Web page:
A Northumberland Alpine Gardener's Diary
This entry: 10 February 2008 by John Richards
Northumberland Diary. Entry 62.
Winter takes a back seat
Towards the end of most winters we tend to get a warm settled spell. If, as is the case this year, this follows a cold snap, the effect on the garden can be amazing. When we returned from South Africa last week there was little to see in the garden, but after a couple of days of gentle zephyrs, early bulbs are popping out everywhere.
To start with I thought I would highlight some good open ground crocus. Firstly are some of the hybrids between C. chrysanthus and C. biflorus that E A Bowles and others raised a century. These are growing in containers at the University of Newcastle Botanic Garden, Moorbank where I look after the outside plantings, and which I promised to feature more frequently in the diary. Firstly, 'Bluebird' and then 'Cream Beauty'. Both were planted three years ago and have multiplied well.
This one, planted in the open ground, is 'Zwanenberg Bronze'.
Back in my own garden, the common triploid garden form of Crocus flavus has opened in one sunny spot, while C. tommasinianus is at its best. We plant it around the base of isolated trees in the lawn.
Just as the early crocus have surfaced, so the earlier snowdrops have come into full flower. I featured Galanthus 'James Backhouse' last year, noting its tendency to produce irregular flowers. This year several flowers have produced four perfectly regular outer segments.
One of my favourite snowdrops is this 'viridapicis'. We found this is a country lane near here several years ago, buried in a bramble bush. We left most of it behind, but did extricate a few bulbs. It is a fine vigorous tall plant and like most snowdrops with green marks on the outer segments it has remarkably long bracts. Whether this is a new find, or has persisted from a garden throwout is unclear.
This raises a controversial matter that I think is worthy of debate. As readers of the AGS Bulletin ('Alpine Gardener' ) will know, I am a passionate plant conservationist and completely opposed to the uprooting of any plant in the wild. But snowdrops are not native in Britain, and thus not wild. Nevertheless they are very much part of our early spring scene, even if they are usually restricted to the outskirts of gardens, estates and policies to which they had evidently been introduced originally. I would very strongly oppose their mass removal, for instance for monetary gain. But, the removal of one or a few distinctive bulbs is, I would argue, another matter, although I would never dig a snowdrop in its native range, or a native plant in Britain. Also, of course, a plant should never be removed without the landowners permission. But these were from common ground. Comments please!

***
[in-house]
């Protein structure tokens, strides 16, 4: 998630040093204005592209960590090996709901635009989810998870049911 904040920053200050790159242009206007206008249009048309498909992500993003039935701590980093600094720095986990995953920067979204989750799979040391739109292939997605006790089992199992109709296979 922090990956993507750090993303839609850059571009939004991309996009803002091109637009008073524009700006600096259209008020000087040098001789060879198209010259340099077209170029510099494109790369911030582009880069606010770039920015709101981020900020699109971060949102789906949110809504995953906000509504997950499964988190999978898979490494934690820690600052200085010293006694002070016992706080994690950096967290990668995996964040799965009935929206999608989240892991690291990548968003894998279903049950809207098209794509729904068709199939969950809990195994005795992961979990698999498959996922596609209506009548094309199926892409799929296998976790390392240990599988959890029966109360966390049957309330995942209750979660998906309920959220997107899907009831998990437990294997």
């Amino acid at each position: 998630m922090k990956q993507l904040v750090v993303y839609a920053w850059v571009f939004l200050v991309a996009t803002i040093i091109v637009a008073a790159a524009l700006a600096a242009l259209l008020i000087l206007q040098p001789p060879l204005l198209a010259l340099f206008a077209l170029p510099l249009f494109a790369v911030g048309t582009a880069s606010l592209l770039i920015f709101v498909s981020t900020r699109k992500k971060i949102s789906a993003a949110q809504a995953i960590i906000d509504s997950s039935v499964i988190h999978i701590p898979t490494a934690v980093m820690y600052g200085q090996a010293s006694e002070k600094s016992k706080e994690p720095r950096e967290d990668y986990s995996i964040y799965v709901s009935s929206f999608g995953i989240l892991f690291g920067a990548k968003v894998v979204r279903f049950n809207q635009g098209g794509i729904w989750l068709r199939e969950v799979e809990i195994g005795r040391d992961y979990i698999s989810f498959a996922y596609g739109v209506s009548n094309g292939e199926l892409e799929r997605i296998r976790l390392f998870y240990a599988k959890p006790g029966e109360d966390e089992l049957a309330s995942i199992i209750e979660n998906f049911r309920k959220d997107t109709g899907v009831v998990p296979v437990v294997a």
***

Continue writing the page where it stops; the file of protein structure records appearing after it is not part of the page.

Another signature plant at this time of year is the winter aconite, Eranthis hiemalis. We let this seed around at home too, but at Moorbank Garden it has had half a century to form large colonies that are very spectacular when the sun shines. Here it has naturalised with snowdrops and a self-sowing colony of Helleborus x hybridus.
Moorbank Open Days
Mention of Moorbank Garden again reminds me to use this space as an advert for our open days under the auspices of NGS 'Yellow Book'. In recent years we have opened on four dates, and this year these are March 30th, May 18th, November 2nd (2-5 pm) and June 25th (6-9 pm). There are four acres of gardens, with extensive collections of trees, shrubs, rhododendrons, bulbs, bog gardens, a hay meadow, alpine plantings etc, and also glasshouses with superb collections of tropical plants. The garden is on Claremont Road, Newcastle, next to the Dog Shelter.
Just time to feature a few plants flowering in the alpine house at home. It is some years since I had Ranunculus caladrinioides, a lovely plant that is enjoying life in a long-tom plastic pot in a very gritty mix.
I experimented with Iris 'Katherine Hodgkin', some of you may remember by putting it in the fridge before flowering last year, causing it to be very drawn and spindly. All the more reason to feature it again in better form. The cold spell has caused the flowers to be bluer than in some years.
Frankly I can take Colchicum triphyllum or leave it. As for too many of my plants, my reasons for growing it tend to be sentimental rather than aesthetic, as I am very fond of it when it flowers on Greek Parnassos in April. This is a plant that invriably looks better in the wild than in cultivation.
Go for it Satch.....
Lastly in this bumper edition, the first of the Porophyllum saxifrages to open is 'Louis Armstrong'. I believe this is a cross between the ubiquitous parent S. poluniniana, from which it is has inherited the unfortunate tendency to produce misshapen flowers, and the lovely but rather miffy S. lowndesii which grows in the same Annapurna range Marsyandi valley, but at high altitudes.